Sharing knowledge and saving lives on World Malaria Day
43% of people at risk of malaria are not protected even by low cost solutions, so this World Malaria Day, the World Health Organisation is placing a special focus on prevention.
In countries like Uganda, Malawi and India, our women’s groups are raising widespread awareness of the disease. Communities are learning how to prevent mosquitos from settling around their homes, families are encouraged to utilize insecticide-treated mosquito nets and expectant mothers are increasingly accessing intermittent antimalarial treatment during pregnancy.
The work women’s groups do around the issue of malaria is three-fold: communities are given information about cost-effective solutions to prevent the disease, and are encouraged to implement them around their homes. Group members likewise learn about the symptoms of malaria, enabling them to identify the disease themselves, among their families or members of the community. Finally, women’s group discuss the benefits of seeking professional healthcare during pregnancy, and expectant mothers are encouraged to seek antenatal care, as well as access preventative antimalarial treatment.
Joyce Aikidi is a member of the Ripelonyo women’s group in the Kitgum district of Northern Uganda. Malaria is very common in Mede, the village where she lives, so her women’s group discuss this topic at length. The women have shared a lot of information about how the disease is spread, and how to prevent mosquitos from reproducing near their homes. What’s more, Joyce affirms that when you walk around Mede Village, she can easily spot the homes of group members, proudly stating that “our homes are usually clean, well swept, with no bushes near the house”.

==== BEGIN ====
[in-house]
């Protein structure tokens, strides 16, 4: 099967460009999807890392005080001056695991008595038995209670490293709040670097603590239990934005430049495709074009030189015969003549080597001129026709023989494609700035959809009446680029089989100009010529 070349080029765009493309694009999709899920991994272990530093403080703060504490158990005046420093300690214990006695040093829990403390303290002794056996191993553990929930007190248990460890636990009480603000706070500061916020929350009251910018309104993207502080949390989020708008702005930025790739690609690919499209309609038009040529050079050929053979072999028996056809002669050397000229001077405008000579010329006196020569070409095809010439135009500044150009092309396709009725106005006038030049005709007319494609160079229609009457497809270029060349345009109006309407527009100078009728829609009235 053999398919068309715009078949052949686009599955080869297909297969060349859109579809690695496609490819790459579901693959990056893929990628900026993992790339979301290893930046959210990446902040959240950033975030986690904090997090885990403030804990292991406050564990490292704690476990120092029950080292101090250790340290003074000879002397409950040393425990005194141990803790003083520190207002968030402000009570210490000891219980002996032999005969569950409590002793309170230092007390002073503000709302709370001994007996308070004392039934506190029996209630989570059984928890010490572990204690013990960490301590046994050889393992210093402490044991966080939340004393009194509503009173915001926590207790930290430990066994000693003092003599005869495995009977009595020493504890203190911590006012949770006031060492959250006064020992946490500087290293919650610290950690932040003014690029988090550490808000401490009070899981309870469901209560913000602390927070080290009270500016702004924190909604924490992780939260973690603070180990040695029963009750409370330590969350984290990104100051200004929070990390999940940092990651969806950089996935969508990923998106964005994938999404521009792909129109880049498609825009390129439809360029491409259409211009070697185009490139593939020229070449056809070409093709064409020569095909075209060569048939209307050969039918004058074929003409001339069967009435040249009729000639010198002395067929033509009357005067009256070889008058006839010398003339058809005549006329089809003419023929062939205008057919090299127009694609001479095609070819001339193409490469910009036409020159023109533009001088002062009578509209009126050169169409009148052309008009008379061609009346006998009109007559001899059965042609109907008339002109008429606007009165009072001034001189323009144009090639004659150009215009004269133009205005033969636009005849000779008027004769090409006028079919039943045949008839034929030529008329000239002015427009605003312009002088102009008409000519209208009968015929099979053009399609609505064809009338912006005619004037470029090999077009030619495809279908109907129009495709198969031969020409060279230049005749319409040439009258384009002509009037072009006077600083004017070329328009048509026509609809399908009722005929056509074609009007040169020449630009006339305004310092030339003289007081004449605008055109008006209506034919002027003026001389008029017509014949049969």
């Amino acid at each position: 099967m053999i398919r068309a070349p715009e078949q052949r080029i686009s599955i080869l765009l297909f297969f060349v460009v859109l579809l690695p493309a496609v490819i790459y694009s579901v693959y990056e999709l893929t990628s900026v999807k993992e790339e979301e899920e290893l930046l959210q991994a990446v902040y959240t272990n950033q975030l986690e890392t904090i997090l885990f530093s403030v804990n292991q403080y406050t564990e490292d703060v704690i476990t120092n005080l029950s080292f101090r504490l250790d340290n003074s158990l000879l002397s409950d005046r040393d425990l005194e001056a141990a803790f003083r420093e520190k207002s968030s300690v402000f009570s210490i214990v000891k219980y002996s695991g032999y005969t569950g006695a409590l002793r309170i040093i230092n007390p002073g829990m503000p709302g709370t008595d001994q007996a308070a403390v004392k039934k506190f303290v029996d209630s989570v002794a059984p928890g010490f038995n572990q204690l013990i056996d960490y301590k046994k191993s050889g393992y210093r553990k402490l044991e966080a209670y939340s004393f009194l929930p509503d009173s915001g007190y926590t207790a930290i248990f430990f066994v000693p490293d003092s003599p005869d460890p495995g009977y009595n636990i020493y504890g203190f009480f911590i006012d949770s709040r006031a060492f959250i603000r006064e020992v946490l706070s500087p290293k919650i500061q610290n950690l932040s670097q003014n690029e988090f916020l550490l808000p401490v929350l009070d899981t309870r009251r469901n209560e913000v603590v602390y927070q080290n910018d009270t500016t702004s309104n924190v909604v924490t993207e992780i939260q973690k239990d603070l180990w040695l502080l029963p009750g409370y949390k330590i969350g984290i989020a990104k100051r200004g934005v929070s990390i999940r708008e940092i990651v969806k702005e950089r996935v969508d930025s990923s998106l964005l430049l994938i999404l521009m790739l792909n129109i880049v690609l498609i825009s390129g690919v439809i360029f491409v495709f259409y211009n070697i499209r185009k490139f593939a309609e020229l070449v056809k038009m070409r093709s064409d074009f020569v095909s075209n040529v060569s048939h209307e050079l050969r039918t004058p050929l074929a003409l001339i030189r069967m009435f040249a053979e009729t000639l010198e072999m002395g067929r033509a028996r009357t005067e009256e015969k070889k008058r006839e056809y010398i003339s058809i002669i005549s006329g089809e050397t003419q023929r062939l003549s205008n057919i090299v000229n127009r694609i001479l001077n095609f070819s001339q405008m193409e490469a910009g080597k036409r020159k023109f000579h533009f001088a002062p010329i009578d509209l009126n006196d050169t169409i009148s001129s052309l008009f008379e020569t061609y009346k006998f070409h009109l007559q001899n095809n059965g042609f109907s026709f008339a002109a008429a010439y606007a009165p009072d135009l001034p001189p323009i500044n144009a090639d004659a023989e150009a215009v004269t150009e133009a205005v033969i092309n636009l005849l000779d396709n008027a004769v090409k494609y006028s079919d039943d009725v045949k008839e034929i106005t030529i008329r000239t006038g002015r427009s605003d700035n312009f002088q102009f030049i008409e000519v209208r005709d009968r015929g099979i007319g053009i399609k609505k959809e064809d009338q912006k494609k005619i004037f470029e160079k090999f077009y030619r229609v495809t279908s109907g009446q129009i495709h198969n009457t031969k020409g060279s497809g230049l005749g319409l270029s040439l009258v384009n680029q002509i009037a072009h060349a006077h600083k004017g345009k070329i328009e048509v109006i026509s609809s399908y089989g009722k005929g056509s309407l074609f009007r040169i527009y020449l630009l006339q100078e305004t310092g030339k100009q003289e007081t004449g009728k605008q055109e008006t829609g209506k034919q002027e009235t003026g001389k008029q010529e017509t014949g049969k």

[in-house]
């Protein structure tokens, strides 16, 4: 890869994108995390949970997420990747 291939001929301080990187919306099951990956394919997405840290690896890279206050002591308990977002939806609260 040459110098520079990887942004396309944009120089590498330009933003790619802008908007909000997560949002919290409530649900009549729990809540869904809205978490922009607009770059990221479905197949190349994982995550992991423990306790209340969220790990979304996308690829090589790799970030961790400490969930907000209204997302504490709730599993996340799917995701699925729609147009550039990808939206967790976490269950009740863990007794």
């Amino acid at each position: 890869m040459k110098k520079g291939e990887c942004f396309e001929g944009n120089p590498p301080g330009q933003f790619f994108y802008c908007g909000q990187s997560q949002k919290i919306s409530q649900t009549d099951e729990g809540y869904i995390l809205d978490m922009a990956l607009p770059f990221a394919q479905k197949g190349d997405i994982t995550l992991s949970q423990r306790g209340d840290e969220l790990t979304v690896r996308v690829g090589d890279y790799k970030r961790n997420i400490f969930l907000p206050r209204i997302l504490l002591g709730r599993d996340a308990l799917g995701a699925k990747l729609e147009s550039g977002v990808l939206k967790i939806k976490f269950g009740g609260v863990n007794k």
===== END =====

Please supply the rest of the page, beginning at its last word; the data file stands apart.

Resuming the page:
Jackline Ajok is a member of the Pit-Tek Kimonyi women’s group, in the Gulu district in Northern Uganda. Like Joyce, Jackline’s group also share information and solutions surrounding malaria, as it represents a key health concern in her village. Through the women’s group, Jackline obtained crucial information for preventing the disease and keeping her family safe: “We used to suffer from malaria and other diseases a lot because our homesteads were not clean. We did not know that if we did not clear bushes around our homes mosquitos would breed near our homes and cause malaria.” These simple solutions help keep mosquito populations at bay, and can help protect the whole community from the disease.
The women’s group also provides hand-on support to the community, as Joyce shared that “We ensured all group members have mosquito nets - especially for the young children. We do home visits to check whether nets are put up correctly and we teach those who do not know how to hang their nets properly.” The women’s groups in the region likewise carry out dramatisations to show how nets should be hung up, sharing knowledge and raising the awareness among the whole community.
Women and Children First has been working with its partner Amref Health Africa in northern Uganda since June 2014. The project, funded by the Big Lottery Fund, has helped establish 150 women’s groups, reaching approximately 15,000 women and their families.